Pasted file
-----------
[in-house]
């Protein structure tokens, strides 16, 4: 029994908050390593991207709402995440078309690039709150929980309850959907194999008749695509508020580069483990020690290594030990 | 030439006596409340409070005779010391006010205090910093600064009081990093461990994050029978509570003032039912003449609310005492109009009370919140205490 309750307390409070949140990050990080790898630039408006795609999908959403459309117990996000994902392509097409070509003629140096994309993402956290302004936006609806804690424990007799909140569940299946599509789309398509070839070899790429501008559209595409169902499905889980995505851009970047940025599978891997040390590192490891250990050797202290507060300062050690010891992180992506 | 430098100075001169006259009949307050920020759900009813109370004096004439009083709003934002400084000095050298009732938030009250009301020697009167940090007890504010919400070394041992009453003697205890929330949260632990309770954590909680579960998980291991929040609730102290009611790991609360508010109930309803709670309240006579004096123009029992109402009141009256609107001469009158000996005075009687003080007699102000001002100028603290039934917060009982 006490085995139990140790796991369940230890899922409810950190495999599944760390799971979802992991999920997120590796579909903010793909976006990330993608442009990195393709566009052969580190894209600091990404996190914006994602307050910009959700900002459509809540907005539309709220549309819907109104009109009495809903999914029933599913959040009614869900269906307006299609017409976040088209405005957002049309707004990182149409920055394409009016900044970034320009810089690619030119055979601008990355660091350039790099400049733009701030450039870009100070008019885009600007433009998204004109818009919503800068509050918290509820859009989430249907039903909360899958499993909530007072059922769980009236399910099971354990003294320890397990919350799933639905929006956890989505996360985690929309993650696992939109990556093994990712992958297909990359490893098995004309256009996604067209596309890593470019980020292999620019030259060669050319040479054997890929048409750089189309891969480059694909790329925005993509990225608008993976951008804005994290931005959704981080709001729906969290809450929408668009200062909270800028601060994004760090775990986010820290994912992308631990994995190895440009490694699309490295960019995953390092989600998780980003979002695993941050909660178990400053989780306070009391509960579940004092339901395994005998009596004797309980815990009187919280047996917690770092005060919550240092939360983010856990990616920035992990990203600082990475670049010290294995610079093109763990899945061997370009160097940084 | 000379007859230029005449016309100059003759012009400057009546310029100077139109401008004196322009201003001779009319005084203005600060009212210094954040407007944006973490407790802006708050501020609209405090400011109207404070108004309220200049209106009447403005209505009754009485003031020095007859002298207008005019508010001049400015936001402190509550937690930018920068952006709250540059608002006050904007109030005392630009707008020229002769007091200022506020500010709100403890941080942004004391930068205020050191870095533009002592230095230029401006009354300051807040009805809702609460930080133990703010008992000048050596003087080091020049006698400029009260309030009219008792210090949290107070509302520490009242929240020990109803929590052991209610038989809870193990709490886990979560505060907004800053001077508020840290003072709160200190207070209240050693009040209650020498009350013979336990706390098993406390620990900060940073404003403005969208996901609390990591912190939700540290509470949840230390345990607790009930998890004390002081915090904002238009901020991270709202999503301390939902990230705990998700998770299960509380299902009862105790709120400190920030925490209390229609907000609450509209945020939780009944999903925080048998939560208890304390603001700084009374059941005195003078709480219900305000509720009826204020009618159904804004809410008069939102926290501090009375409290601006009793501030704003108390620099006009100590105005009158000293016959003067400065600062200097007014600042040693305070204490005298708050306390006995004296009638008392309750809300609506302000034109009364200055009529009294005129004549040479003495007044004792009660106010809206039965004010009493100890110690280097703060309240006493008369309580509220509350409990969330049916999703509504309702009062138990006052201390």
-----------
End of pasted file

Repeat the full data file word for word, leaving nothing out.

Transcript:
[in-house]
């Protein structure tokens, strides 16, 4: 029994908050390593991207709402995440078309690039709150929980309850959907194999008749695509508020580069483990020690290594030990 | 030439006596409340409070005779010391006010205090910093600064009081990093461990994050029978509570003032039912003449609310005492109009009370919140205490 309750307390409070949140990050990080790898630039408006795609999908959403459309117990996000994902392509097409070509003629140096994309993402956290302004936006609806804690424990007799909140569940299946599509789309398509070839070899790429501008559209595409169902499905889980995505851009970047940025599978891997040390590192490891250990050797202290507060300062050690010891992180992506 | 430098100075001169006259009949307050920020759900009813109370004096004439009083709003934002400084000095050298009732938030009250009301020697009167940090007890504010919400070394041992009453003697205890929330949260632990309770954590909680579960998980291991929040609730102290009611790991609360508010109930309803709670309240006579004096123009029992109402009141009256609107001469009158000996005075009687003080007699102000001002100028603290039934917060009982 006490085995139990140790796991369940230890899922409810950190495999599944760390799971979802992991999920997120590796579909903010793909976006990330993608442009990195393709566009052969580190894209600091990404996190914006994602307050910009959700900002459509809540907005539309709220549309819907109104009109009495809903999914029933599913959040009614869900269906307006299609017409976040088209405005957002049309707004990182149409920055394409009016900044970034320009810089690619030119055979601008990355660091350039790099400049733009701030450039870009100070008019885009600007433009998204004109818009919503800068509050918290509820859009989430249907039903909360899958499993909530007072059922769980009236399910099971354990003294320890397990919350799933639905929006956890989505996360985690929309993650696992939109990556093994990712992958297909990359490893098995004309256009996604067209596309890593470019980020292999620019030259060669050319040479054997890929048409750089189309891969480059694909790329925005993509990225608008993976951008804005994290931005959704981080709001729906969290809450929408668009200062909270800028601060994004760090775990986010820290994912992308631990994995190895440009490694699309490295960019995953390092989600998780980003979002695993941050909660178990400053989780306070009391509960579940004092339901395994005998009596004797309980815990009187919280047996917690770092005060919550240092939360983010856990990616920035992990990203600082990475670049010290294995610079093109763990899945061997370009160097940084 | 000379007859230029005449016309100059003759012009400057009546310029100077139109401008004196322009201003001779009319005084203005600060009212210094954040407007944006973490407790802006708050501020609209405090400011109207404070108004309220200049209106009447403005209505009754009485003031020095007859002298207008005019508010001049400015936001402190509550937690930018920068952006709250540059608002006050904007109030005392630009707008020229002769007091200022506020500010709100403890941080942004004391930068205020050191870095533009002592230095230029401006009354300051807040009805809702609460930080133990703010008992000048050596003087080091020049006698400029009260309030009219008792210090949290107070509302520490009242929240020990109803929590052991209610038989809870193990709490886990979560505060907004800053001077508020840290003072709160200190207070209240050693009040209650020498009350013979336990706390098993406390620990900060940073404003403005969208996901609390990591912190939700540290509470949840230390345990607790009930998890004390002081915090904002238009901020991270709202999503301390939902990230705990998700998770299960509380299902009862105790709120400190920030925490209390229609907000609450509209945020939780009944999903925080048998939560208890304390603001700084009374059941005195003078709480219900305000509720009826204020009618159904804004809410008069939102926290501090009375409290601006009793501030704003108390620099006009100590105005009158000293016959003067400065600062200097007014600042040693305070204490005298708050306390006995004296009638008392309750809300609506302000034109009364200055009529009294005129004549040479003495007044004792009660106010809206039965004010009493100890110690280097703060309240006493008369309580509220509350409990969330049916999703509504309702009062138990006052201390």